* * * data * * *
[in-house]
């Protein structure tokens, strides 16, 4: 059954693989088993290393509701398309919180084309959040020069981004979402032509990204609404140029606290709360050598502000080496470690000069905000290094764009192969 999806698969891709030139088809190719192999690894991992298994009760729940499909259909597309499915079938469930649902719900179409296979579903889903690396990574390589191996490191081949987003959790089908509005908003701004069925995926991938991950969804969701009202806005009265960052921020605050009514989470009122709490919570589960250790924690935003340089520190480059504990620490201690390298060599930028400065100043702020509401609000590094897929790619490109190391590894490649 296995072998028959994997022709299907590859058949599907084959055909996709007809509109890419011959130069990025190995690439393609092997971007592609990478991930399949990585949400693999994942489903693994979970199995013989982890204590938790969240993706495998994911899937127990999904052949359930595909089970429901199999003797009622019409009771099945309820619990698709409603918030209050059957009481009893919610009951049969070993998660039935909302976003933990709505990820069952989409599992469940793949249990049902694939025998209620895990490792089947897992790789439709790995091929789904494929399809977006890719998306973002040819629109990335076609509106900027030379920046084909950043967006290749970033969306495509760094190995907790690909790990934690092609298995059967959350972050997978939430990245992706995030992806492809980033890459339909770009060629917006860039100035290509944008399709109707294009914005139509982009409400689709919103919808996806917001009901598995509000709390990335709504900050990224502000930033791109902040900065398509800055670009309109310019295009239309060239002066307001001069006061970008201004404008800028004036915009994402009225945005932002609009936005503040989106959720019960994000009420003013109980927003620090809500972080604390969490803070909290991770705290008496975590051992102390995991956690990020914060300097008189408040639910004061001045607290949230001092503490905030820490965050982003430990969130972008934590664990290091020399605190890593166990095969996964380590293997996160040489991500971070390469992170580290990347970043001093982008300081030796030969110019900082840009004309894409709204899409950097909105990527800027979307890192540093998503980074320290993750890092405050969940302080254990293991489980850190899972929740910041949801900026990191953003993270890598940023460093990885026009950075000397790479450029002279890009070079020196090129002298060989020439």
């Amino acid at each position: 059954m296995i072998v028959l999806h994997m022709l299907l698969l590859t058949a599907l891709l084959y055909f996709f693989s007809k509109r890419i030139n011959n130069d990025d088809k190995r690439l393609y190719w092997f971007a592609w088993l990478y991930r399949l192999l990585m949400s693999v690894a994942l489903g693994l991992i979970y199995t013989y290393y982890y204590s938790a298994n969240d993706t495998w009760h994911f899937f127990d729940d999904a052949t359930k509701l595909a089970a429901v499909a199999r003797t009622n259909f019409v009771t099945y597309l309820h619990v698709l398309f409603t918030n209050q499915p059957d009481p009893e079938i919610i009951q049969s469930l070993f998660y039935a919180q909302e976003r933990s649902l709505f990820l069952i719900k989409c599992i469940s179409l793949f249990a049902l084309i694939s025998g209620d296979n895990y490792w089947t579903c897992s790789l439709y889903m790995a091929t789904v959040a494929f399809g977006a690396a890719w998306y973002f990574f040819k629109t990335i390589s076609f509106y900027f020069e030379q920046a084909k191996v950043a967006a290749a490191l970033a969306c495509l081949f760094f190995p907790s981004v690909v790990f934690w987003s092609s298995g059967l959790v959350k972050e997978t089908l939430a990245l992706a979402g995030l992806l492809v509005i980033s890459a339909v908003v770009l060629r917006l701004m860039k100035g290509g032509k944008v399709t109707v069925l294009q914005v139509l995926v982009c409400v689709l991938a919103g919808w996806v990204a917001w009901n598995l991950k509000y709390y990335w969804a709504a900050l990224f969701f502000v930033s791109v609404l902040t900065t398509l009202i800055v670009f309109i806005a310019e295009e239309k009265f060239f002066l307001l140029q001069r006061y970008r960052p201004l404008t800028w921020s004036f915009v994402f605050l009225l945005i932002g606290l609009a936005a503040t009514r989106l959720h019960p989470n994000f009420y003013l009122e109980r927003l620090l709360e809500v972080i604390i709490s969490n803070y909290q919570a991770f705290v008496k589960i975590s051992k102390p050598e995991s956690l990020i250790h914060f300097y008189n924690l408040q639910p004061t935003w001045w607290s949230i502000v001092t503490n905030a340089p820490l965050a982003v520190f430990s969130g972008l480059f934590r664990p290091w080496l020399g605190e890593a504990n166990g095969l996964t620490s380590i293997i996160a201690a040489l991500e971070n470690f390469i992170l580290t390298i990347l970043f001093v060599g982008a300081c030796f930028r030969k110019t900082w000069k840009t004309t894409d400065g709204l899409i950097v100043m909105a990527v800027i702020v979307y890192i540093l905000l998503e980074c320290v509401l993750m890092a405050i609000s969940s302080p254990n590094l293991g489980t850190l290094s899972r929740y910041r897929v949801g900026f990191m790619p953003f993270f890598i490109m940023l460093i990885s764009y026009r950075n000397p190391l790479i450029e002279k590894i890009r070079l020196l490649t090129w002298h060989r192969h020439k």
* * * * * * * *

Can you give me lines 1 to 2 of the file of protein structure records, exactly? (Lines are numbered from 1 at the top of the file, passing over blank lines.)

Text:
[in-house]
């Protein structure tokens, strides 16, 4: 059954693989088993290393509701398309919180084309959040020069981004979402032509990204609404140029606290709360050598502000080496470690000069905000290094764009192969 999806698969891709030139088809190719192999690894991992298994009760729940499909259909597309499915079938469930649902719900179409296979579903889903690396990574390589191996490191081949987003959790089908509005908003701004069925995926991938991950969804969701009202806005009265960052921020605050009514989470009122709490919570589960250790924690935003340089520190480059504990620490201690390298060599930028400065100043702020509401609000590094897929790619490109190391590894490649 296995072998028959994997022709299907590859058949599907084959055909996709007809509109890419011959130069990025190995690439393609092997971007592609990478991930399949990585949400693999994942489903693994979970199995013989982890204590938790969240993706495998994911899937127990999904052949359930595909089970429901199999003797009622019409009771099945309820619990698709409603918030209050059957009481009893919610009951049969070993998660039935909302976003933990709505990820069952989409599992469940793949249990049902694939025998209620895990490792089947897992790789439709790995091929789904494929399809977006890719998306973002040819629109990335076609509106900027030379920046084909950043967006290749970033969306495509760094190995907790690909790990934690092609298995059967959350972050997978939430990245992706995030992806492809980033890459339909770009060629917006860039100035290509944008399709109707294009914005139509982009409400689709919103919808996806917001009901598995509000709390990335709504900050990224502000930033791109902040900065398509800055670009309109310019295009239309060239002066307001001069006061970008201004404008800028004036915009994402009225945005932002609009936005503040989106959720019960994000009420003013109980927003620090809500972080604390969490803070909290991770705290008496975590051992102390995991956690990020914060300097008189408040639910004061001045607290949230001092503490905030820490965050982003430990969130972008934590664990290091020399605190890593166990095969996964380590293997996160040489991500971070390469992170580290990347970043001093982008300081030796030969110019900082840009004309894409709204899409950097909105990527800027979307890192540093998503980074320290993750890092405050969940302080254990293991489980850190899972929740910041949801900026990191953003993270890598940023460093990885026009950075000397790479450029002279890009070079020196090129002298060989020439």